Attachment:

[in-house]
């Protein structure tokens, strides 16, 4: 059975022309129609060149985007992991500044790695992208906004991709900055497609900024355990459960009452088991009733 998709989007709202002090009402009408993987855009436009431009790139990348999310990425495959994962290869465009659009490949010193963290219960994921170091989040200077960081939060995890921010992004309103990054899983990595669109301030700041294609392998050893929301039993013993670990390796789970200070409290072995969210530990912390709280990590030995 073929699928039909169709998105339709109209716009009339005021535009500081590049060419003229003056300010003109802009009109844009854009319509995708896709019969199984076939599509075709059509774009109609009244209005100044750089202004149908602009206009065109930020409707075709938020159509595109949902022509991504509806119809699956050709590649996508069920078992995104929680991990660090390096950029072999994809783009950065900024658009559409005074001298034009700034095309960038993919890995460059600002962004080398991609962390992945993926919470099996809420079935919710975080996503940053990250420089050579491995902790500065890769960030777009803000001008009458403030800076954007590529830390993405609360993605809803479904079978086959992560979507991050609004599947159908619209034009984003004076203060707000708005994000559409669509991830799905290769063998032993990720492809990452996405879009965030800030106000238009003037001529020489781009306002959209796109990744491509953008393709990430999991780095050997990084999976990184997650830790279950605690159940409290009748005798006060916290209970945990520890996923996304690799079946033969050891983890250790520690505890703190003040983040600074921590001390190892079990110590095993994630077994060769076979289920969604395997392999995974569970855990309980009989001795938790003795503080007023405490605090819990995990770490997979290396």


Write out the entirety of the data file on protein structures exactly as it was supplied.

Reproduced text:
[in-house]
């Protein structure tokens, strides 16, 4: 059975022309129609060149985007992991500044790695992208906004991709900055497609900024355990459960009452088991009733 998709989007709202002090009402009408993987855009436009431009790139990348999310990425495959994962290869465009659009490949010193963290219960994921170091989040200077960081939060995890921010992004309103990054899983990595669109301030700041294609392998050893929301039993013993670990390796789970200070409290072995969210530990912390709280990590030995 073929699928039909169709998105339709109209716009009339005021535009500081590049060419003229003056300010003109802009009109844009854009319509995708896709019969199984076939599509075709059509774009109609009244209005100044750089202004149908602009206009065109930020409707075709938020159509595109949902022509991504509806119809699956050709590649996508069920078992995104929680991990660090390096950029072999994809783009950065900024658009559409005074001298034009700034095309960038993919890995460059600002962004080398991609962390992945993926919470099996809420079935919710975080996503940053990250420089050579491995902790500065890769960030777009803000001008009458403030800076954007590529830390993405609360993605809803479904079978086959992560979507991050609004599947159908619209034009984003004076203060707000708005994000559409669509991830799905290769063998032993990720492809990452996405879009965030800030106000238009003037001529020489781009306002959209796109990744491509953008393709990430999991780095050997990084999976990184997650830790279950605690159940409290009748005798006060916290209970945990520890996923996304690799079946033969050891983890250790520690505890703190003040983040600074921590001390190892079990110590095993994630077994060769076979289920969604395997392999995974569970855990309980009989001795938790003795503080007023405490605090819990995990770490997979290396």